The utility with the least interface here and yet with the most practical use, PhotoRama is a traditional 'panorama' capture tool, handy since all of the current Symbian smartphones don't have this built in. You line-up your shot and take three photos, guided by the on-screen frame guide. Only the first actually needs a shutter press, and after the third is taken the panorama is automatically presented for inspection. And very quickly too, at least on the image-accelerated 808 PureView.


Three resolutions are available, though note that the final panoramas will be smaller in the vertical dimension, depending on how precise you are with your swivelling of the shots and how many 'rows' of pixels end up needing to be binned.

Results are quite good, certainly up with those from other such utilities (e.g. Nokia Panorama) and yet with higher resolution and greater speed. The only real downside is that only three photos can be taken - I'd have like to have seen up to five.

Here are a couple of the panoramas I shot, click each to enlarge to full resolution:

Output, click to enlarge or download full image

Output, click to enlarge or download full image

In cases, the 'joins' are fairly obvious but quality is kept reasonably high and I'd certainly be tempted to use this from time to time. With only three images stitched together, the result is perhaps less of a panorama and more of a super-wide photo, but I'm certainly giving PhotoRama a pass.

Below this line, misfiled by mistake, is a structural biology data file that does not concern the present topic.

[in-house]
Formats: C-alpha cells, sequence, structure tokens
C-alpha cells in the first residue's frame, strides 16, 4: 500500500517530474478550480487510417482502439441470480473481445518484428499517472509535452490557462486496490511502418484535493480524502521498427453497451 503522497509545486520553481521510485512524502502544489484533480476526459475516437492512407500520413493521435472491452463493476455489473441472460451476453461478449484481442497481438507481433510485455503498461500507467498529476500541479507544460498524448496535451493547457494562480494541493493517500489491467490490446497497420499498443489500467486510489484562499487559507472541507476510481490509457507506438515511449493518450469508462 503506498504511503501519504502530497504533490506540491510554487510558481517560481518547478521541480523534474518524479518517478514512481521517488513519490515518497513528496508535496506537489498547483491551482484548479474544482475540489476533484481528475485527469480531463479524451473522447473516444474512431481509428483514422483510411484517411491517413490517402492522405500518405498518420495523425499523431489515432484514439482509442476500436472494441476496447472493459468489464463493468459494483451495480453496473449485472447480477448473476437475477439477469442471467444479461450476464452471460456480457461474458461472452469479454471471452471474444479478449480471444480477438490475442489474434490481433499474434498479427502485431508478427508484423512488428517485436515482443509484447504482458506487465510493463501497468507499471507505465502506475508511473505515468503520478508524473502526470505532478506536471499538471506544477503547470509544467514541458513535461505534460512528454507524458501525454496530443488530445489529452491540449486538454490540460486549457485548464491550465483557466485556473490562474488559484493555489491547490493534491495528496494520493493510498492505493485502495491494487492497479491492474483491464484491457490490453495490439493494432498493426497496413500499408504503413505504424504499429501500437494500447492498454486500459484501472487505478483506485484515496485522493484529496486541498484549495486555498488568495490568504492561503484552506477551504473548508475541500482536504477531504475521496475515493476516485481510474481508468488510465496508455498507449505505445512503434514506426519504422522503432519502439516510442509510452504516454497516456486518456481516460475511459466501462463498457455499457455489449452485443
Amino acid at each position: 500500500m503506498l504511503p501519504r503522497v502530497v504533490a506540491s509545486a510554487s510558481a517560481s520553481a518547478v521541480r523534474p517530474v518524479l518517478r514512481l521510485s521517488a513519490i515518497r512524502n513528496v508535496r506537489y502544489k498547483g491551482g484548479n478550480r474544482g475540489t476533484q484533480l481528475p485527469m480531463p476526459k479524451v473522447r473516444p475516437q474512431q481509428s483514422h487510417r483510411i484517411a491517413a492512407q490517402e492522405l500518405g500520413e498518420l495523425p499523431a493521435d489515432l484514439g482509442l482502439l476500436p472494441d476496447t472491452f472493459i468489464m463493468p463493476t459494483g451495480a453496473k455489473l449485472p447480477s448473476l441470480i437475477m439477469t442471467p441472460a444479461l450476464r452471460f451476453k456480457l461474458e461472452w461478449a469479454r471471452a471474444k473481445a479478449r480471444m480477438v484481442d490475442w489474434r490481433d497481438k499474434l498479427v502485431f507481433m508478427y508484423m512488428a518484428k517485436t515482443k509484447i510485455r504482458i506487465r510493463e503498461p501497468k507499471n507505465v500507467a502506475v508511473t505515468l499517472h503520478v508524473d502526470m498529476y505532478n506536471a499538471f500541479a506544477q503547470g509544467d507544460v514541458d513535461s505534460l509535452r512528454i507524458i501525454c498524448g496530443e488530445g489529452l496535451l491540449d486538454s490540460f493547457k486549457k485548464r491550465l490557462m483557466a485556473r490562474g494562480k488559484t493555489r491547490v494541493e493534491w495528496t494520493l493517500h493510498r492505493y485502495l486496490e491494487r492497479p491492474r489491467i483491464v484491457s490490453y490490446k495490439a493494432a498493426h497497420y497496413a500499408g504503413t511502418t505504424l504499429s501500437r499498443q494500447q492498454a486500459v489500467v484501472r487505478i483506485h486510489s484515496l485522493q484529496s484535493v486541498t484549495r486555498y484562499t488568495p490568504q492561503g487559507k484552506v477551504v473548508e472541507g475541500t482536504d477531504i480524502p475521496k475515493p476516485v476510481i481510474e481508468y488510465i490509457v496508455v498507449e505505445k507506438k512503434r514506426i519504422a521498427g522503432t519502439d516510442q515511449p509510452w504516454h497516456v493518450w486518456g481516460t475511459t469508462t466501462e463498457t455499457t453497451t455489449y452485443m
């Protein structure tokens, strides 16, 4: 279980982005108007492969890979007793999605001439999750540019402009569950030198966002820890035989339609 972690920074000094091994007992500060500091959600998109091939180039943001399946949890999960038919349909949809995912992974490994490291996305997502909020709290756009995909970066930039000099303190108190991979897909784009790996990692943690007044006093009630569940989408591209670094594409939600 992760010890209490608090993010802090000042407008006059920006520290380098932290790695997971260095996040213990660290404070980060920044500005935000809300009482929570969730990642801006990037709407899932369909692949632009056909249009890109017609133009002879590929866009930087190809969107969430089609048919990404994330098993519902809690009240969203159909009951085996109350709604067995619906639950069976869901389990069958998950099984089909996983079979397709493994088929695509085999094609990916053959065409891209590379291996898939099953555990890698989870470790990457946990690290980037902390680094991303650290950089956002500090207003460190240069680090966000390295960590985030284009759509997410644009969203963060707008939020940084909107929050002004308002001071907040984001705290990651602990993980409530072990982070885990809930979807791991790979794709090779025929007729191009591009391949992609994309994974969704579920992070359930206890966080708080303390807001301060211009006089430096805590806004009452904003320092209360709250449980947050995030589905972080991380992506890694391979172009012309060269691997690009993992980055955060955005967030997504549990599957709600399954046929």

The idea here is familiar - to apply physical (i.e. distortion) or photo (i.e. messing with pixel values) effects. Think Instagram on steroids, though again Sacalado score by providing an output resolution that goes up to full 8 megapixels. Focussing is done by long pressing on the display and seems to work well, though given that you're about to mangle the image horribly, I suspect a precise focus isn't critical anyway.


Here are a couple of examples from the 'Paint' palette: 'Paint' and 'Sketch Colour':